Bash Shell Learnings

The Linux shell performs several kinds of Expansions

[0]  Word-splitting:

$ echo this is a     test
this is a test

  • word-splitting by the shell removed extra whitespace from the echo command’s list of arguments

[1]  Pathname Expansion  :  *

Note: Word-splitting and Pathname expansion can sometimes be the cause of frustration during command execution. See Quoting below, to understand how use of single / double quotes help.

[2] Tilde Expansion :  ~

[3] Arithmetic Expansion : $

  • Arithmetic expansion uses the form:  $((expression))

[4] Brace Expansion : {}

[5] Parameter Expansion : $

[6] Command Substitition : $,  “`”  (backquote)

  • Command substitution allows us to use the output of a command as an expansion
  • ls -l $(which cp)
  • ls -l `which cp`

Quoting:

Quoting is the way we can get control over the shell.

[1]  Double Quotes :

If we place text inside double quotes, all the special characters used by the shell lose their special meaning and are treated as ordinary characters.

The exceptions are “$”, “\” (backslash), and “`” (back- quote).

  • Because $ is an exception, it means that parameter expansion, arithmetic expansion, and command substitution are still carried out
  • However,  things like word-splitting, pathname expansion, tilde expansion, and brace expansion are suppressed.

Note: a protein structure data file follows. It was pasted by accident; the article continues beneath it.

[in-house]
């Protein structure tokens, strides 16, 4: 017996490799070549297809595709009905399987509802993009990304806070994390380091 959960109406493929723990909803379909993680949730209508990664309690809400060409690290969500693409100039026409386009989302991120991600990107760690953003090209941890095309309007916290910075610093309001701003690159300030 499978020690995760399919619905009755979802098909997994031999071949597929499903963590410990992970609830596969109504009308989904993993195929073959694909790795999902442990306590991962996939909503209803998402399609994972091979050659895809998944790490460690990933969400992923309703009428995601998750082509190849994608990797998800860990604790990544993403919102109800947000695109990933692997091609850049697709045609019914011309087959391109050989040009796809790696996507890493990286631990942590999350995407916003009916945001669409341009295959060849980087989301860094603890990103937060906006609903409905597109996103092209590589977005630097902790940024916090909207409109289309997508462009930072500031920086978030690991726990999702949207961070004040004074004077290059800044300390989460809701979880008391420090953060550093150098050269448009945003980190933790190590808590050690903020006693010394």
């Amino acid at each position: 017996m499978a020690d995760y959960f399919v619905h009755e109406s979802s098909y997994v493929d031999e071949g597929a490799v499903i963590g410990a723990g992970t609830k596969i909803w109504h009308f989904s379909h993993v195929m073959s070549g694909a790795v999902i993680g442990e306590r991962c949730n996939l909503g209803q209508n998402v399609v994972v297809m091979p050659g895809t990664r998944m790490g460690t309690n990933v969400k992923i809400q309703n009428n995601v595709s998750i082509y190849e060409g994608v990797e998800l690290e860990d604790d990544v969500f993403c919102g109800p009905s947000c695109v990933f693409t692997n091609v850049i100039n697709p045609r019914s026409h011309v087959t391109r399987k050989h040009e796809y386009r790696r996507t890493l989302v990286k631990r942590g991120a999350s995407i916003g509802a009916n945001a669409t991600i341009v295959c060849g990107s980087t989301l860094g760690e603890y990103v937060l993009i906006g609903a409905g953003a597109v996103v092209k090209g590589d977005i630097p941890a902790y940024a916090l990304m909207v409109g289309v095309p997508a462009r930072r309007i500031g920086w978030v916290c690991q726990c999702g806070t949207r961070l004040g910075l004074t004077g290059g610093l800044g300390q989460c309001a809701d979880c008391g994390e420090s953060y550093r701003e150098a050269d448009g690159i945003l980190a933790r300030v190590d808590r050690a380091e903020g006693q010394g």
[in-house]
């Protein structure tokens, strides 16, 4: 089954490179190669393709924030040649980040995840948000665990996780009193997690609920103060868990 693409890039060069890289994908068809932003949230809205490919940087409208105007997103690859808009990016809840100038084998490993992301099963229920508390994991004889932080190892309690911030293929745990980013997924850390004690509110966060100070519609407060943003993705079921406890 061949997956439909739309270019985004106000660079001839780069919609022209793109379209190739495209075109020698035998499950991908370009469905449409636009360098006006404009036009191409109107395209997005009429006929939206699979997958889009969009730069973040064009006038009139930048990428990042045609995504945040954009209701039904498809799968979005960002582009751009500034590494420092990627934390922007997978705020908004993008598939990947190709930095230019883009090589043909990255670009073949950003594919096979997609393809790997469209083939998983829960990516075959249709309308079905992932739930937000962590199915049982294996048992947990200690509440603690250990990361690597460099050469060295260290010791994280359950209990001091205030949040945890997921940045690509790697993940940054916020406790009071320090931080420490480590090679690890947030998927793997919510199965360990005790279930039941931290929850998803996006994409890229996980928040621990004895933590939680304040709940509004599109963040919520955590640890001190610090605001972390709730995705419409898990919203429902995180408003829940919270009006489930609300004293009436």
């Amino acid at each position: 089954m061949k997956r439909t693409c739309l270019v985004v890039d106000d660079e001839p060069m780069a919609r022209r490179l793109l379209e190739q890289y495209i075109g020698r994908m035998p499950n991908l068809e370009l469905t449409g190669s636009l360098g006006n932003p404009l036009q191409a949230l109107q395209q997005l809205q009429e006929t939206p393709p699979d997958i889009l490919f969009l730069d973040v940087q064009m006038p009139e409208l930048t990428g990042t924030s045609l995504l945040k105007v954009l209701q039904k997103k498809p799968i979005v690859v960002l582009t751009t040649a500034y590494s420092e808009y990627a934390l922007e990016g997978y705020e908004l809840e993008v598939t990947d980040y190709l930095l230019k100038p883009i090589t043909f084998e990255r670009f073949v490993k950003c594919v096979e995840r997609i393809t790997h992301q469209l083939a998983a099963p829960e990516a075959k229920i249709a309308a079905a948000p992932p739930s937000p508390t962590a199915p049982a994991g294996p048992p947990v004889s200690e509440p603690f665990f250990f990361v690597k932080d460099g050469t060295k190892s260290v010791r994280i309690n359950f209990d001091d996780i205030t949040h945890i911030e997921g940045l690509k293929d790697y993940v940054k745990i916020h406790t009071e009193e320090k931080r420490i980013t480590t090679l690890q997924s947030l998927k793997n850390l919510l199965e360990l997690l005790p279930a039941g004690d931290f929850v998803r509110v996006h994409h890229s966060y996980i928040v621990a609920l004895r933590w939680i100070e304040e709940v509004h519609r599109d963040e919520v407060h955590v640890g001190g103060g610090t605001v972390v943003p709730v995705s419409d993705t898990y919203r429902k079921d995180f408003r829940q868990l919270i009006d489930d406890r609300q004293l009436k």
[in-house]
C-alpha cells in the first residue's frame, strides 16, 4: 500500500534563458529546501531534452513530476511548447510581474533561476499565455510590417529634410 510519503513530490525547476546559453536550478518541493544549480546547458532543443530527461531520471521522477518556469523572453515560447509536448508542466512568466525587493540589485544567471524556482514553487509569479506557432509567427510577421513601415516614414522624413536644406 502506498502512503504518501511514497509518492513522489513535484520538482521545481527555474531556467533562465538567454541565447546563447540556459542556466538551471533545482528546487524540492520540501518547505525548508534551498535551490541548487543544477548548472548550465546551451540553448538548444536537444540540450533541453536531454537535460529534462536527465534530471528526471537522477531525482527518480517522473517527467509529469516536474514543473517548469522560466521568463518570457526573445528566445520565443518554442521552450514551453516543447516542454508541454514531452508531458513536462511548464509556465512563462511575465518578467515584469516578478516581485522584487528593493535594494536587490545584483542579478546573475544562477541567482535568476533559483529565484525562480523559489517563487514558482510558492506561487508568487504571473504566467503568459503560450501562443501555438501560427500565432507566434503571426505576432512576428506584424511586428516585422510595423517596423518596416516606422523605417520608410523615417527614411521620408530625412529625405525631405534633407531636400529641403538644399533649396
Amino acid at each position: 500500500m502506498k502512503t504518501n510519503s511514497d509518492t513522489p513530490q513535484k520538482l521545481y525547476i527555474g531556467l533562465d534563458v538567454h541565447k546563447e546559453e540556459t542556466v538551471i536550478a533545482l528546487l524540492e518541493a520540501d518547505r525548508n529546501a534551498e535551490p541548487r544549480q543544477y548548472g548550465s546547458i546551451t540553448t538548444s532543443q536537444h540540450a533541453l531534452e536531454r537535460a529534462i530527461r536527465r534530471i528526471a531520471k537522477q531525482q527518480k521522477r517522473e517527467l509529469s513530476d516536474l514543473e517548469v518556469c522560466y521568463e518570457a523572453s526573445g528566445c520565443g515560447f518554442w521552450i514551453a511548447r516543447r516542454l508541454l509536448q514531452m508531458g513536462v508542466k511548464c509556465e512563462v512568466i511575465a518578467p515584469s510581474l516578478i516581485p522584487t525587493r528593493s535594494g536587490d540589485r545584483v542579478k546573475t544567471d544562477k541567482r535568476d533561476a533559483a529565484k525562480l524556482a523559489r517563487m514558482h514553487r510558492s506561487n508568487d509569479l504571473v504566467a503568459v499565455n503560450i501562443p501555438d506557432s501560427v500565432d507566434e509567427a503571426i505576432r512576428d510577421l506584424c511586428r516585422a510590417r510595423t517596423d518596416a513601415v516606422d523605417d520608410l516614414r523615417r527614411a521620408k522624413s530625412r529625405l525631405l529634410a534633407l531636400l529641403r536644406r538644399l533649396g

• This makes it favourable for using in commands like find. 

[2]  Single Quotes :

Suppress all expansions.

$ echo text ~/*.txt {a,b} $(echo foo) $((2+2)) $USER
text /home/me/ls-output.txt a b foo 4 me

$ echo "text ~/*.txt {a,b} $(echo foo) $((2+2)) $USER"
text ~/*.txt {a,b} foo 4 me

$ echo 'text ~/*.txt {a,b} $(echo foo) $((2+2)) $USER'
text ~/*.txt {a,b} $(echo foo) $((2+2)) $USER

[3]  Escaping Characters : 

  • Sometimes you only want to quote a single character. To do this, you can precede a character with a backslash, which in this context is called the escape character. Often this is done inside double quotes to selectively prevent an expansion:

$ echo "The balance for user $USER is: \$5.00"
The balance for user me is: $5.00

  • Backslash allows us to embed newlines in our command. Note that for this trick to work, the newline must be typed immediately after the backslash. If you put a space after the backslash, the space will be ignored, not the newline

$ ls -l \
> –reverse \
> –human-readable \
> –full-time
total 3.0K
-rwxrwx—+ 1 agoswami Domain Users 57 2015-12-17 17:21:02.810929400 -0800 file3.txt
-rwxrwx—+ 1 agoswami Domain Users 18 2015-12-17 17:13:41.974365200 -0800 file2.txt
-rwxrwx—+ 1 agoswami Domain Users 21 2015-12-17 18:07:29.022681300 -0800 file1.txt

  • Backslashes are also used to insert special characters into our text. These are called backslash escape characters. e.g.
    • \n : Adding blank lines to text
    • \t : Inserting horizontal tabs to text
    • \\ : Inserts a backslash

Stdout and Stderr:

 

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